June 9, 2023 - 9:00 pm
Lawmakers, the public and Review-Journal reporters have a gross misunderstanding of how tax increment financing works. All have referred to the $380 million sought by the A’s as a “handout.” This is completely untrue.
The money sought by the A’s will be generated by the stadium and will be used to retire the construction bonds. No stadium, no tax money. No construction bonds, no stadium. In other words, it cannot be construed as a handout if the money doesn’t exist, and it won’t unless the stadium is built. Further, it cannot be construed as a handout because this deal is revenue neutral to taxpayers. Eventually the $380 million will be repaid.
Las Vegas and Nevada are in a unique position in that they have an opportunity to land an Major League Baseball franchise with no competition. When MLB next expands, it will be to 32 teams — and that’s where it will end, because that is the perfect number of teams from a scheduling perspective. Las Vegas then will be competing with Montreal, Portland, Nashville, Charlotte, San Antonio-Austin and Salt Lake City — all viable candidates. There may be others. All of those cities will need to commit to building an MLB-caliber stadium and have financing in place before MLB even allows them to bid.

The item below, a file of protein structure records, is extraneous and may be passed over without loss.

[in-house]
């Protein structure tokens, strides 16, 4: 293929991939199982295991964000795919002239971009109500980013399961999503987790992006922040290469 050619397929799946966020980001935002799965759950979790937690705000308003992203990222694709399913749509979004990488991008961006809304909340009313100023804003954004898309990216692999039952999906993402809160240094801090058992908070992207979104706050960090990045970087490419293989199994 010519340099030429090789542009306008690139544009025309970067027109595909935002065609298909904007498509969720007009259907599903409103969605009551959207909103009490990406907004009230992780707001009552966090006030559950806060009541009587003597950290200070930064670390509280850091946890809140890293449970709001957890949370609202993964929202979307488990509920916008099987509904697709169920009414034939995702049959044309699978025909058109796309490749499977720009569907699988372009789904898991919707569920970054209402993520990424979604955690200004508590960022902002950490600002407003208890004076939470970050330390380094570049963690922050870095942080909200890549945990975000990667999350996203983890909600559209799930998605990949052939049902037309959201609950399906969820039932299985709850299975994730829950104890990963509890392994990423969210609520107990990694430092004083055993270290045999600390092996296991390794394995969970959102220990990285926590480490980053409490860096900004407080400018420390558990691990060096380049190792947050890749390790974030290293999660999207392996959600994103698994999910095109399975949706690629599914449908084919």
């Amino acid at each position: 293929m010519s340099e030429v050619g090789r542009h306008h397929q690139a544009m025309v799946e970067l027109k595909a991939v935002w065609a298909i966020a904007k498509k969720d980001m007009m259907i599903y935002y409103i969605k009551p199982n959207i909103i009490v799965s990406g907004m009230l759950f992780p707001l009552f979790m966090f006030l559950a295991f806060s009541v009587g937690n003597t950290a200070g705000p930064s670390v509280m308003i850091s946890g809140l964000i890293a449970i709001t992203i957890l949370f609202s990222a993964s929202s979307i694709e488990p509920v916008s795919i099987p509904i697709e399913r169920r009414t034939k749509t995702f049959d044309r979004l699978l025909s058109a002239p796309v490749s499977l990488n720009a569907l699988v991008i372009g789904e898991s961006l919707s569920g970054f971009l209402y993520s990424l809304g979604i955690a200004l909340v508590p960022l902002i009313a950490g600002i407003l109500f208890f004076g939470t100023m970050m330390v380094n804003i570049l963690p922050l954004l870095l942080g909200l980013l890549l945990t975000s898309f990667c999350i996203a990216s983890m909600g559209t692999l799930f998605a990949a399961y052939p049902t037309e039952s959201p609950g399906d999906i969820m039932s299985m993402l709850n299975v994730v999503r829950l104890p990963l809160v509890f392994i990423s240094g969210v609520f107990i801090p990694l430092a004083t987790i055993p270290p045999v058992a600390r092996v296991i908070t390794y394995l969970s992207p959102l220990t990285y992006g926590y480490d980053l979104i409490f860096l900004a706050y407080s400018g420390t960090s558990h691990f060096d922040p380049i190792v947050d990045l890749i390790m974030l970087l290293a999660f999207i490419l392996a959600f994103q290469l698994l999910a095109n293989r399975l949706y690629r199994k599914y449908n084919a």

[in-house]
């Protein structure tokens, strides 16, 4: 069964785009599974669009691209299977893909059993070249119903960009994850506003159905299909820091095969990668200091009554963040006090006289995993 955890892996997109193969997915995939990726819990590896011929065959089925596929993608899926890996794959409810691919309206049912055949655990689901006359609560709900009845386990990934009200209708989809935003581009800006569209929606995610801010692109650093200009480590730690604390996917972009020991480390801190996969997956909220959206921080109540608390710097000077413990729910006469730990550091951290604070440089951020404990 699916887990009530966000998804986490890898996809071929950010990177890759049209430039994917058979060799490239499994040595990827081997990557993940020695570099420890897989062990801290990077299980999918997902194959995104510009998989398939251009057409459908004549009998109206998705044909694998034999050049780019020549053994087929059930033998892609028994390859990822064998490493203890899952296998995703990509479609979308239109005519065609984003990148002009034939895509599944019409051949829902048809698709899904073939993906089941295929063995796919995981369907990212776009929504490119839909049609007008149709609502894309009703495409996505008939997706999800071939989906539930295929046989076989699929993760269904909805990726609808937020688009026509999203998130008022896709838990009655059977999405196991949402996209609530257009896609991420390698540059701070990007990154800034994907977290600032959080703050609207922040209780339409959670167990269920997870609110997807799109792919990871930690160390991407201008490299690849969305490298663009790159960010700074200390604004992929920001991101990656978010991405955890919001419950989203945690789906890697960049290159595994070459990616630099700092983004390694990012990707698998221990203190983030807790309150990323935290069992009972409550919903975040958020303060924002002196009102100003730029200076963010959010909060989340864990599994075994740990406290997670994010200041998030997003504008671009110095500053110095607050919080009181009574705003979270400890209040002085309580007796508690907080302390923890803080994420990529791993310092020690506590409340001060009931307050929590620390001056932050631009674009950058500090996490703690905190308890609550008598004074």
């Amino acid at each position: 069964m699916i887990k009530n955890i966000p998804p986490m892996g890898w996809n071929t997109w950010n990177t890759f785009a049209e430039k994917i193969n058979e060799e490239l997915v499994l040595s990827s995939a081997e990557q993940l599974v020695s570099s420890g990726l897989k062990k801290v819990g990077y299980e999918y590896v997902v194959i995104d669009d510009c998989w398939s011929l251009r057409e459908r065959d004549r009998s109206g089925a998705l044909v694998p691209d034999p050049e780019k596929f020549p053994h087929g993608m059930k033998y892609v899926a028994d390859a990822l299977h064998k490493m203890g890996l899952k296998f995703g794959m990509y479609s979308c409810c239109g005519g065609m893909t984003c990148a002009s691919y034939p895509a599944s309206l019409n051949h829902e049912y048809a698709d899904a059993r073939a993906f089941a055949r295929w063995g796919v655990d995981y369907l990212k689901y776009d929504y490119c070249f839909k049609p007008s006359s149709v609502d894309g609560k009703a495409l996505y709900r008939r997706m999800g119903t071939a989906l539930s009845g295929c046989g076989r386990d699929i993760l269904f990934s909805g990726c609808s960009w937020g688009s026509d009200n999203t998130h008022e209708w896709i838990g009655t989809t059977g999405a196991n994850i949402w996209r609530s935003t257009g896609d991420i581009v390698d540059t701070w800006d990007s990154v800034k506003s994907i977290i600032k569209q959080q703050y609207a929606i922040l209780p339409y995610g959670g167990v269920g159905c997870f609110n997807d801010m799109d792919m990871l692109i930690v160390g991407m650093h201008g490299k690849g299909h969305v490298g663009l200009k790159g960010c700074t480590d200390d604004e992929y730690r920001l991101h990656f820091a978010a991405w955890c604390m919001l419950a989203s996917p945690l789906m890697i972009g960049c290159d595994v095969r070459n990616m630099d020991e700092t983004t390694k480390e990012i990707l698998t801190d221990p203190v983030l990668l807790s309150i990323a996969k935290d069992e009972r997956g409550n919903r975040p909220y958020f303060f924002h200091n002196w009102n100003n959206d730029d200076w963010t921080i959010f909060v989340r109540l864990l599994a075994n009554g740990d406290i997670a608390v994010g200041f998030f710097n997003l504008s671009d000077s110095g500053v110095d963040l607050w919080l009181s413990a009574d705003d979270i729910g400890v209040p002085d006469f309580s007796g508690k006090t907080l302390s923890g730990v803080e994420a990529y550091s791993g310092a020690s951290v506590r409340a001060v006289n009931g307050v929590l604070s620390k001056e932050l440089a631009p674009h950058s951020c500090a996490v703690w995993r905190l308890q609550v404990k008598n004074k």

And consider this: The bid winners likely will be paying a franchise fee that approaches $1 billion. Those ownership groups likely will not have the financial wherewithal to contribute another $1 billion to the stadium construction, as the A’s have pledged to do. So if Las Vegas somehow manages to land an expansion franchise, taxpayers will need to contribute much more to the stadium construction than they will with the A’s deal
Moreover, the A’s have agreed to turn the ballpark over to the stadium authority and that all jobs inside the building will be union jobs. Try to get those concessions from another group.
The A’s represent the best and perhaps only bite at the apple that Las Vegas will get. Don’t blow it.